Saturday, September 29, 2007

War Over War Movies

Before Vietnam, war movies were either gung-ho patriotic starring John Wayne or philosophically anti-war, starting with “All Quiet on the Western Front.”

This week the Los Angeles Times has been OpEding an argument prompted by a conservative’s contention that today’s Hollywood “stakes out an anti-victory position on the current war in Iraq, continuing its deplorable 40-year streak of working against the United States' strategic objectives at a time of war.”

That’s a mouthful of accusation: 40 years of celluloid treason, and most Americans failed to notice. While there are legitimate questions about Brian DePalma’s latest opus, they don’t begin to support a collective indictment of Hollywood film-makers as disloyal to their country.

Looking back at decades of the best war movies, from “Paths of Glory” and “The Bridge on the River Kwai” to “Saving Private Ryan” and “Flags of Our Fathers,” what’s most striking is how apolitical they have been, evoking horror over the brutality, hypocrisy and waste of lives and/or celebrating the bloody gallantry of young people under fire.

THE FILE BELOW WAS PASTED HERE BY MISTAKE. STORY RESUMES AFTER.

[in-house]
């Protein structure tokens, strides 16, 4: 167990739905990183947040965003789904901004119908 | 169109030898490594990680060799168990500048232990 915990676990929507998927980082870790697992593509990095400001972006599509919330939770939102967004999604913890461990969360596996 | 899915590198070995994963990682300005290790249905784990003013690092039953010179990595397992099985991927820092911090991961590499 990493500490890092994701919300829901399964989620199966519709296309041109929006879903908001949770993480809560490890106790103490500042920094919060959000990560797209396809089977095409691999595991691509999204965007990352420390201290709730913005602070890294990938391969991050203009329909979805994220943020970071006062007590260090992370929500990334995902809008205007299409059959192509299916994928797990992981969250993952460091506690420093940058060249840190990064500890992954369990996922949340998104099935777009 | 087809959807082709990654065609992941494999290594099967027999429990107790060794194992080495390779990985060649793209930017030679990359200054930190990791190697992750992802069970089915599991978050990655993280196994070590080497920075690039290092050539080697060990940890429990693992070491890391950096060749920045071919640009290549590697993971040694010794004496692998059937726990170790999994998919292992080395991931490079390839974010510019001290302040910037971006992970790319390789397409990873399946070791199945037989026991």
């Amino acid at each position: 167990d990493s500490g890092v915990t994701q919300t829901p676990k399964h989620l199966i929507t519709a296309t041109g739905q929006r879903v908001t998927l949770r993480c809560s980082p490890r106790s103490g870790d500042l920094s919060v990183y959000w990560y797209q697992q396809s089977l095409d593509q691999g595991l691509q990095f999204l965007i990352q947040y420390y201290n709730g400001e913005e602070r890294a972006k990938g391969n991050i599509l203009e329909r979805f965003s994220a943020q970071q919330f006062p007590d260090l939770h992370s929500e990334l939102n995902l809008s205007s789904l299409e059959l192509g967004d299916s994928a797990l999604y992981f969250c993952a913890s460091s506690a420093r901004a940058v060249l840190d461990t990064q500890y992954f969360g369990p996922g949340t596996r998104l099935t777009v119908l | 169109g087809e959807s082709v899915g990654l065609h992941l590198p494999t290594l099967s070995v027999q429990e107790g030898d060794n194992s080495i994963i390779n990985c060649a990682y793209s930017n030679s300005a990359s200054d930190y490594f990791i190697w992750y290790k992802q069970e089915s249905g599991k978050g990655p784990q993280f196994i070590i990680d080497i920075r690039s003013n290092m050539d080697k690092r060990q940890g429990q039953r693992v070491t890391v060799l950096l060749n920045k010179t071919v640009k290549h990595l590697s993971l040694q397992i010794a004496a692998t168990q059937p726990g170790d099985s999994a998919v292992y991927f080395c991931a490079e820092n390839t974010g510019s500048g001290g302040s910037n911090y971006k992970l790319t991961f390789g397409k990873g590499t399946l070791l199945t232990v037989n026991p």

Until now, even in time of war, serious film-makers were not propagandists with “strategic objectives” but artists trying to get at universal truths.

Just before Iraq, a number of conservative contributors to National Review named as their favorite war movie “Patton,” the 1970 biopic of America’s red-white-and-blue World War II general, co-written by Francis Ford Coppola.

Seven years later, Coppola made “Apocalypse Now,” which ideologues would see as a savage indictment of our involvement in Vietnam.

But both were made years after the wars were over and neither was intended as a political statement, any more than “The Godfather,” which came between the two.

Hollywood people have always had strong political beliefs, but few expressed them during working hours. There was too much money at stake.

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